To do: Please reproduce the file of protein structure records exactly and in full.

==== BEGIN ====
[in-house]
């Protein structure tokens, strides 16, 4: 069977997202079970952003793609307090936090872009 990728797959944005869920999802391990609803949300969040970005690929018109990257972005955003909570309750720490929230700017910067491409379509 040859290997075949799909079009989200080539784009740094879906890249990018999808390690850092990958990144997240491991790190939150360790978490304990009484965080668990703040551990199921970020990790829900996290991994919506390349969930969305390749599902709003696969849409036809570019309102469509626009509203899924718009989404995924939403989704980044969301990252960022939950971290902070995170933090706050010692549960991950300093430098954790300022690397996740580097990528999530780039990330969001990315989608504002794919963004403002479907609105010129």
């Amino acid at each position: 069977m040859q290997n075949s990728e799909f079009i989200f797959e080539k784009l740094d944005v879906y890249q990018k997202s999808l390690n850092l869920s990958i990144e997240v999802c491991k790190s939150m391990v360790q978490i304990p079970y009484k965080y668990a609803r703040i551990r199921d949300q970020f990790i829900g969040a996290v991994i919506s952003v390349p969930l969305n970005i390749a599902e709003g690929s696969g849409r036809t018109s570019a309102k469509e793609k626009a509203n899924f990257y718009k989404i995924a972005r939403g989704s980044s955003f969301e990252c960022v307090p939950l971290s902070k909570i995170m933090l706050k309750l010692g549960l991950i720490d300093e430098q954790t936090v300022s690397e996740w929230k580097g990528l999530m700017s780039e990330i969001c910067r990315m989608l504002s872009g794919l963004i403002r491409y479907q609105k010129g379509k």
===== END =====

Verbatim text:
[in-house]
């Protein structure tokens, strides 16, 4: 069977997202079970952003793609307090936090872009 990728797959944005869920999802391990609803949300969040970005690929018109990257972005955003909570309750720490929230700017910067491409379509 040859290997075949799909079009989200080539784009740094879906890249990018999808390690850092990958990144997240491991790190939150360790978490304990009484965080668990703040551990199921970020990790829900996290991994919506390349969930969305390749599902709003696969849409036809570019309102469509626009509203899924718009989404995924939403989704980044969301990252960022939950971290902070995170933090706050010692549960991950300093430098954790300022690397996740580097990528999530780039990330969001990315989608504002794919963004403002479907609105010129």
């Amino acid at each position: 069977m040859q290997n075949s990728e799909f079009i989200f797959e080539k784009l740094d944005v879906y890249q990018k997202s999808l390690n850092l869920s990958i990144e997240v999802c491991k790190s939150m391990v360790q978490i304990p079970y009484k965080y668990a609803r703040i551990r199921d949300q970020f990790i829900g969040a996290v991994i919506s952003v390349p969930l969305n970005i390749a599902e709003g690929s696969g849409r036809t018109s570019a309102k469509e793609k626009a509203n899924f990257y718009k989404i995924a972005r939403g989704s980044s955003f969301e990252c960022v307090p939950l971290s902070k909570i995170m933090l706050k309750l010692g549960l991950i720490d300093e430098q954790t936090v300022s690397e996740w929230k580097g990528l999530m700017s780039e990330i969001c910067r990315m989608l504002s872009g794919l963004i403002r491409y479907q609105k010129g379509k």